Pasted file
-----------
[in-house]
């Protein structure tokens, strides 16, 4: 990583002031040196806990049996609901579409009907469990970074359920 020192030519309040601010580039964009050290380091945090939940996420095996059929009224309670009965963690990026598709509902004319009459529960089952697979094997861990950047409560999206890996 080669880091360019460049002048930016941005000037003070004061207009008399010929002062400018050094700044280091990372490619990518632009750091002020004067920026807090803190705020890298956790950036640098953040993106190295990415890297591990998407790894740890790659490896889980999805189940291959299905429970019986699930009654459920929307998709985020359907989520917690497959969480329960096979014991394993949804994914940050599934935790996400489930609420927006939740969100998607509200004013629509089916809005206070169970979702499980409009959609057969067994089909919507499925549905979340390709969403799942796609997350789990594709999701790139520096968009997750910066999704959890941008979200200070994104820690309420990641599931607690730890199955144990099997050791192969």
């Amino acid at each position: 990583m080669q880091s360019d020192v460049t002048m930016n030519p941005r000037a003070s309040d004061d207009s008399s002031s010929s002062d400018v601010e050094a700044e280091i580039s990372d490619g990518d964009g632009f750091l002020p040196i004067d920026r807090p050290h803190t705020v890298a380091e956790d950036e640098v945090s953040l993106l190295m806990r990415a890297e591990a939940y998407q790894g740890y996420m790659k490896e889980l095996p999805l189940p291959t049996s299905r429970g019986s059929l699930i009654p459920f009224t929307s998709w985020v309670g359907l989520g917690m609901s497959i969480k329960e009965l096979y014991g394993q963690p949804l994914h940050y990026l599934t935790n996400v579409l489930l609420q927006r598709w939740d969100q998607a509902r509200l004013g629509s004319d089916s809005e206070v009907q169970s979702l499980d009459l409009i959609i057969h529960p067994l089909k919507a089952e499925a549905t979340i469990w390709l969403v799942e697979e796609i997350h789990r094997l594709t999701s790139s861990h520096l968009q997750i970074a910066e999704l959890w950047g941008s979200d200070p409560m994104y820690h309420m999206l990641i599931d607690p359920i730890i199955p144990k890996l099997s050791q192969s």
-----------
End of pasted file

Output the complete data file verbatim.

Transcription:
[in-house]
């Protein structure tokens, strides 16, 4: 990583002031040196806990049996609901579409009907469990970074359920 020192030519309040601010580039964009050290380091945090939940996420095996059929009224309670009965963690990026598709509902004319009459529960089952697979094997861990950047409560999206890996 080669880091360019460049002048930016941005000037003070004061207009008399010929002062400018050094700044280091990372490619990518632009750091002020004067920026807090803190705020890298956790950036640098953040993106190295990415890297591990998407790894740890790659490896889980999805189940291959299905429970019986699930009654459920929307998709985020359907989520917690497959969480329960096979014991394993949804994914940050599934935790996400489930609420927006939740969100998607509200004013629509089916809005206070169970979702499980409009959609057969067994089909919507499925549905979340390709969403799942796609997350789990594709999701790139520096968009997750910066999704959890941008979200200070994104820690309420990641599931607690730890199955144990099997050791192969």
């Amino acid at each position: 990583m080669q880091s360019d020192v460049t002048m930016n030519p941005r000037a003070s309040d004061d207009s008399s002031s010929s002062d400018v601010e050094a700044e280091i580039s990372d490619g990518d964009g632009f750091l002020p040196i004067d920026r807090p050290h803190t705020v890298a380091e956790d950036e640098v945090s953040l993106l190295m806990r990415a890297e591990a939940y998407q790894g740890y996420m790659k490896e889980l095996p999805l189940p291959t049996s299905r429970g019986s059929l699930i009654p459920f009224t929307s998709w985020v309670g359907l989520g917690m609901s497959i969480k329960e009965l096979y014991g394993q963690p949804l994914h940050y990026l599934t935790n996400v579409l489930l609420q927006r598709w939740d969100q998607a509902r509200l004013g629509s004319d089916s809005e206070v009907q169970s979702l499980d009459l409009i959609i057969h529960p067994l089909k919507a089952e499925a549905t979340i469990w390709l969403v799942e697979e796609i997350h789990r094997l594709t999701s790139s861990h520096l968009q997750i970074a910066e999704l959890w950047g941008s979200d200070p409560m994104y820690h309420m999206l990641i599931d607690p359920i730890i199955p144990k890996l099997s050791q192969s």